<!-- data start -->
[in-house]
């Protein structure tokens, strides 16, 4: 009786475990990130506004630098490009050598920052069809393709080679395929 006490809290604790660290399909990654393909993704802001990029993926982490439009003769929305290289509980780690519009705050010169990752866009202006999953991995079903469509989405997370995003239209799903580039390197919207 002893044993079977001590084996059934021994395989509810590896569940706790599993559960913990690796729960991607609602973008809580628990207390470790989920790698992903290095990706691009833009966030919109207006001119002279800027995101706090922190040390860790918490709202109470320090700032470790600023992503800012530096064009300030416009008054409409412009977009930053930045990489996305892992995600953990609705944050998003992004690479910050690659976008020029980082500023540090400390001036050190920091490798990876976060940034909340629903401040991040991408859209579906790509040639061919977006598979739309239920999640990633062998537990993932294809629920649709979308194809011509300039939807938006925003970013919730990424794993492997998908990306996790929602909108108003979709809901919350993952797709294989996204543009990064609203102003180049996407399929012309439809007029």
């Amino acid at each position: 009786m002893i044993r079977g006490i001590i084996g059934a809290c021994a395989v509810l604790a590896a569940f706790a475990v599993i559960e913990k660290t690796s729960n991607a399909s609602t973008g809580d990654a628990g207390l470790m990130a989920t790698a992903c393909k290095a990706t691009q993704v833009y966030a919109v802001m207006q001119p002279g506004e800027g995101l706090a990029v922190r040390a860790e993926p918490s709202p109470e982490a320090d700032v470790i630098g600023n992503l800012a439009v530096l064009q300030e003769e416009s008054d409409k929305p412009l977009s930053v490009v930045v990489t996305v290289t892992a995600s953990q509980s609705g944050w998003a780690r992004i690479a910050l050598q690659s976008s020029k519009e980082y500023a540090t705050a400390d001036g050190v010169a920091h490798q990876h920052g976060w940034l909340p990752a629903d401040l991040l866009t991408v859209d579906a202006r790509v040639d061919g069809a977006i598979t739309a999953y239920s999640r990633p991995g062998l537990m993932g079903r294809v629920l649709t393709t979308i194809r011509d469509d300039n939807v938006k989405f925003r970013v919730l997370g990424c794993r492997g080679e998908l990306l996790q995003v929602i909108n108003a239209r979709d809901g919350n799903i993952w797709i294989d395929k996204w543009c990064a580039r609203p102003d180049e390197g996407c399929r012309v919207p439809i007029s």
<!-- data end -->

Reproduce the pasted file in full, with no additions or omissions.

[in-house]
């Protein structure tokens, strides 16, 4: 009786475990990130506004630098490009050598920052069809393709080679395929 006490809290604790660290399909990654393909993704802001990029993926982490439009003769929305290289509980780690519009705050010169990752866009202006999953991995079903469509989405997370995003239209799903580039390197919207 002893044993079977001590084996059934021994395989509810590896569940706790599993559960913990690796729960991607609602973008809580628990207390470790989920790698992903290095990706691009833009966030919109207006001119002279800027995101706090922190040390860790918490709202109470320090700032470790600023992503800012530096064009300030416009008054409409412009977009930053930045990489996305892992995600953990609705944050998003992004690479910050690659976008020029980082500023540090400390001036050190920091490798990876976060940034909340629903401040991040991408859209579906790509040639061919977006598979739309239920999640990633062998537990993932294809629920649709979308194809011509300039939807938006925003970013919730990424794993492997998908990306996790929602909108108003979709809901919350993952797709294989996204543009990064609203102003180049996407399929012309439809007029």
């Amino acid at each position: 009786m002893i044993r079977g006490i001590i084996g059934a809290c021994a395989v509810l604790a590896a569940f706790a475990v599993i559960e913990k660290t690796s729960n991607a399909s609602t973008g809580d990654a628990g207390l470790m990130a989920t790698a992903c393909k290095a990706t691009q993704v833009y966030a919109v802001m207006q001119p002279g506004e800027g995101l706090a990029v922190r040390a860790e993926p918490s709202p109470e982490a320090d700032v470790i630098g600023n992503l800012a439009v530096l064009q300030e003769e416009s008054d409409k929305p412009l977009s930053v490009v930045v990489t996305v290289t892992a995600s953990q509980s609705g944050w998003a780690r992004i690479a910050l050598q690659s976008s020029k519009e980082y500023a540090t705050a400390d001036g050190v010169a920091h490798q990876h920052g976060w940034l909340p990752a629903d401040l991040l866009t991408v859209d579906a202006r790509v040639d061919g069809a977006i598979t739309a999953y239920s999640r990633p991995g062998l537990m993932g079903r294809v629920l649709t393709t979308i194809r011509d469509d300039n939807v938006k989405f925003r970013v919730l997370g990424c794993r492997g080679e998908l990306l996790q995003v929602i909108n108003a239209r979709d809901g919350n799903i993952w797709i294989d395929k996204w543009c990064a580039r609203p102003d180049e390197g996407c399929r012309v919207p439809i007029s």